The Corner

Elections

The Art of the Deal

Twice in the span of just a few days now, the president has begun publicly negotiating against himself. On Tuesday afternoon, Trump instructed Senate majority leader Mitch McConnell and his own “representatives” to stop discussing a coronavirus-relief bill with House speaker Nancy Pelosi. Whereas he and down-ballot Republicans could have benefited politically from Pelosi’s holding the bill hostage to Democratic priorities such as bailing out blue states if Trump had held his tongue, er, thumbs, his declaration credit-claimed for shutting down negotiations. Even the president himself implicitly admitted the folly of that strategy just a few hours later when he started tweeting again, this time about the kind of bills that he would sign.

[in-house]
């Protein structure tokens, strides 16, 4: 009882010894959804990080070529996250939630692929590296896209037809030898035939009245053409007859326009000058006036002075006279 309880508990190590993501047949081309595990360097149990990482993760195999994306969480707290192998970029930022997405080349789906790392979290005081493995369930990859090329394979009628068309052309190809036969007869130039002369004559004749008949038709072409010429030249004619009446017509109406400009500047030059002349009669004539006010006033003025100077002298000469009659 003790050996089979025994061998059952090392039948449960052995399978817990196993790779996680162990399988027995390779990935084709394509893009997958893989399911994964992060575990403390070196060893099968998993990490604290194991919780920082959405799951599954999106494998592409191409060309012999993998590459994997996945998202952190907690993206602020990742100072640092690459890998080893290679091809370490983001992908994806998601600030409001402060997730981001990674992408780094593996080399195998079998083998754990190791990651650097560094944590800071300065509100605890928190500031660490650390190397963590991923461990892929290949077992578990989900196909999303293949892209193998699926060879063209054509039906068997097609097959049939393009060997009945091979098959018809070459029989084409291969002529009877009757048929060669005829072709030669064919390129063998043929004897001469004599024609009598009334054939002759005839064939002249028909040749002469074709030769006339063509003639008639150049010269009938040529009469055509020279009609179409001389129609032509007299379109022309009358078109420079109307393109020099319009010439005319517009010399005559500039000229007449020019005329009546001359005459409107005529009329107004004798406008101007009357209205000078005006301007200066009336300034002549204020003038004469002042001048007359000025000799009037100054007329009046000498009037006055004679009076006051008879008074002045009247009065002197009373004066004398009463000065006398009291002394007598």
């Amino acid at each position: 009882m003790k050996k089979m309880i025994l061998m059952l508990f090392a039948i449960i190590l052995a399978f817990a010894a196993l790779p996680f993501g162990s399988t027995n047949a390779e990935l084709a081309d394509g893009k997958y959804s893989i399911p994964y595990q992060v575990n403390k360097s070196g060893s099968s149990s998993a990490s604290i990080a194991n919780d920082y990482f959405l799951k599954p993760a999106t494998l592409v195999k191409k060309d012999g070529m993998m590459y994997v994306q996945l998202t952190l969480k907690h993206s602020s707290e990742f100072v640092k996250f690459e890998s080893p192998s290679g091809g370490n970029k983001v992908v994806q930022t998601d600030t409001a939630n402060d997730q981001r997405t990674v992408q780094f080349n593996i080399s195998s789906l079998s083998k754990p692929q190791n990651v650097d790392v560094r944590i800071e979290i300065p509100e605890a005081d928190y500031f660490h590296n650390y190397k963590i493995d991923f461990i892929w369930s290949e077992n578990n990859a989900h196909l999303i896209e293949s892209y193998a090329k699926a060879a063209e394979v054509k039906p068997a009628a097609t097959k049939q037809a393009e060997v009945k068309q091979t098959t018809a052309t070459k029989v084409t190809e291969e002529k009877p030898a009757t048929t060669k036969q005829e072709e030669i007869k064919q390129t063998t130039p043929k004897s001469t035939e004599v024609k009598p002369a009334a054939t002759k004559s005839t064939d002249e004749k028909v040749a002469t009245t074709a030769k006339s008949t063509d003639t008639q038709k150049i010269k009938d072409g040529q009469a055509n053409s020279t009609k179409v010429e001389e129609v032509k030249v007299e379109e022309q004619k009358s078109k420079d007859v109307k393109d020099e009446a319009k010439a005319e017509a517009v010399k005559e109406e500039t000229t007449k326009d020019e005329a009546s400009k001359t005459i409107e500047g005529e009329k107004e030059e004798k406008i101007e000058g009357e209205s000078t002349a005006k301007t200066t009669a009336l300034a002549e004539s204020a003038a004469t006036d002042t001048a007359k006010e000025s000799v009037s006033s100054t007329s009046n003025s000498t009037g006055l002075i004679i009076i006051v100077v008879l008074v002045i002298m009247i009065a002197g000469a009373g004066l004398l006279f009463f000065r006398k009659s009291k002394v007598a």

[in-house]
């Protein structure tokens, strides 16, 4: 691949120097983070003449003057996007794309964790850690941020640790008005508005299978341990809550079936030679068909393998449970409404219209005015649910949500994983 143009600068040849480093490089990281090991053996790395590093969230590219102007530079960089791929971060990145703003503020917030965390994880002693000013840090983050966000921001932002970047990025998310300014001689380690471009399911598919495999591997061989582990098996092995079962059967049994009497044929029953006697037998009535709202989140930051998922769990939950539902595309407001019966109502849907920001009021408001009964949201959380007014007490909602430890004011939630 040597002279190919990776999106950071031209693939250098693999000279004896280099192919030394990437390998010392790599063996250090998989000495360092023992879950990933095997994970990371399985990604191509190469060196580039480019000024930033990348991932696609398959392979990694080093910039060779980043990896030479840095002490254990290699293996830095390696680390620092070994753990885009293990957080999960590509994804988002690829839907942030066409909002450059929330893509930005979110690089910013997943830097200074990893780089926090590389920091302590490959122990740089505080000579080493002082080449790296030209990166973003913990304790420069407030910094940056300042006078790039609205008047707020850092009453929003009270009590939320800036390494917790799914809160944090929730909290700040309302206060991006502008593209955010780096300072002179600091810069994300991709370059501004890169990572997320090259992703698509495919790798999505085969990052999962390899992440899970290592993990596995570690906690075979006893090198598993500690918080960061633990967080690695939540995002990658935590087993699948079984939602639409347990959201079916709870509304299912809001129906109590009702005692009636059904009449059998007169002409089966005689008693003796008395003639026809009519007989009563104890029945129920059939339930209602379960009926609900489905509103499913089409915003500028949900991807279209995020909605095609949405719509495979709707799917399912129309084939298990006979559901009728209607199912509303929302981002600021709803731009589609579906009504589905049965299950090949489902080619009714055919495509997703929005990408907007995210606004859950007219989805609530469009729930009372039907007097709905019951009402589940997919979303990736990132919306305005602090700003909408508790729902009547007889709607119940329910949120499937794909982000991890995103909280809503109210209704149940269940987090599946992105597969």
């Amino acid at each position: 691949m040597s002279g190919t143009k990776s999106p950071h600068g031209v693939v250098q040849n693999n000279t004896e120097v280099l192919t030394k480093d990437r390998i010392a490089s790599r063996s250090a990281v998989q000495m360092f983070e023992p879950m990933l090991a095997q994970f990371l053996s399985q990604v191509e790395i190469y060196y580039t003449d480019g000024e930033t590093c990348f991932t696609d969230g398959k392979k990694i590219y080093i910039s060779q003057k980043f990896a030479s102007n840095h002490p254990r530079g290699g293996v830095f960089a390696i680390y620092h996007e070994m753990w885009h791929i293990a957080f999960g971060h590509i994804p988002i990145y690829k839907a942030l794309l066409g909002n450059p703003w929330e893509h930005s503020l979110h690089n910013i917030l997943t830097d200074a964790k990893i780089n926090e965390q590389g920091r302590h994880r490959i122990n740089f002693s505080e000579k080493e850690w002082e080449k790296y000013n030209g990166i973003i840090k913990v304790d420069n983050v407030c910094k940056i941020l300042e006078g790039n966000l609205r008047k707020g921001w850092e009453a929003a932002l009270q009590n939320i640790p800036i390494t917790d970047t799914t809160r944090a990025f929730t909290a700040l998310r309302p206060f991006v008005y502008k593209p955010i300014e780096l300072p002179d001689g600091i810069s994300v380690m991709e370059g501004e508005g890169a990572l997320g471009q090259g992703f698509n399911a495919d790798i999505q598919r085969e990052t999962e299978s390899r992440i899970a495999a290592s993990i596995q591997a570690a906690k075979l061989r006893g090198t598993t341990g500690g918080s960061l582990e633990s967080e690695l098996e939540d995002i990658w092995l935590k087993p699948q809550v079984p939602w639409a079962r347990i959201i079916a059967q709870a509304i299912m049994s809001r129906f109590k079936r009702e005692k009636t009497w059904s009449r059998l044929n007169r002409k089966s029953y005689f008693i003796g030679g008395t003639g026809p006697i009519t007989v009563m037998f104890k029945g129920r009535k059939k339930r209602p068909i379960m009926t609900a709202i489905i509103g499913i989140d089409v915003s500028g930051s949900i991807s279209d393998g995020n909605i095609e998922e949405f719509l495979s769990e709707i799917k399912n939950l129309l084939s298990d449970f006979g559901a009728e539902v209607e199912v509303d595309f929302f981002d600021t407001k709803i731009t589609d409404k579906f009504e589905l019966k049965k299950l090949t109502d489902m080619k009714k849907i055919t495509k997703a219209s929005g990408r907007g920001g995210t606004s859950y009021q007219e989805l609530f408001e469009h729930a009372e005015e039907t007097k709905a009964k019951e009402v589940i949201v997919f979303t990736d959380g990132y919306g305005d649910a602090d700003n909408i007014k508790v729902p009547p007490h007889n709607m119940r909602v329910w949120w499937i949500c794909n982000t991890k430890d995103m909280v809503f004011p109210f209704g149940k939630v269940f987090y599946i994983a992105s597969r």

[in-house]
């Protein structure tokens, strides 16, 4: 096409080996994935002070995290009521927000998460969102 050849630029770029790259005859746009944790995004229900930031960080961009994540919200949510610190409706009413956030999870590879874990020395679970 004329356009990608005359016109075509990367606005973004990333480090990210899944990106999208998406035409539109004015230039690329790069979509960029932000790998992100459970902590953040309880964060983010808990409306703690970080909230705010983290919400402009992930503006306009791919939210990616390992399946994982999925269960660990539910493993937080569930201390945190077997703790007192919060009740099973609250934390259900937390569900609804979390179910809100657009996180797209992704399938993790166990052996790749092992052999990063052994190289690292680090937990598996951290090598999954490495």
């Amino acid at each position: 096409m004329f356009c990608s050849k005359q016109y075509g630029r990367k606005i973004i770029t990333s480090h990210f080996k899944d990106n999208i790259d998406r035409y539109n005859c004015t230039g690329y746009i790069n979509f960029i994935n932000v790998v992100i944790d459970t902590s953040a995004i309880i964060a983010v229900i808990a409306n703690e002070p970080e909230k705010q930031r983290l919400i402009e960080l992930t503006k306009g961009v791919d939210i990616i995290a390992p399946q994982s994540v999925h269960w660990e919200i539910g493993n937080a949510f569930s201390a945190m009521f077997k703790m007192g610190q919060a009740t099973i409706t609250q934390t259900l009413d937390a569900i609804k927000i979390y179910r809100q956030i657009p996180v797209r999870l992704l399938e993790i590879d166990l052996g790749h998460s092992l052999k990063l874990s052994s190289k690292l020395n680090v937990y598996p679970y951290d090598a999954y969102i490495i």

Then, this morning, upon learning that the Commission on Presidential Debates was changing the format of the second debate between Joe Biden and himself such that the two would not be in the same room together, Trump announced that he would not be attending. Think what you may about the change — it strikes me as unnecessary, though mostly harmless — it’s hard to overstate how foolish it is for Trump, down almost nine points nationally, to back out of a debate. Joe Biden has no need of more high-stakes confrontations — the status quo suits him just fine. Already, Biden has seized on this strategic error and scheduled a solo town hall with voters for next Thursday. Trump looks like a whiny quitter, and gets robbed of an opportunity to change the race’s dynamic. The art of the deal, folks.

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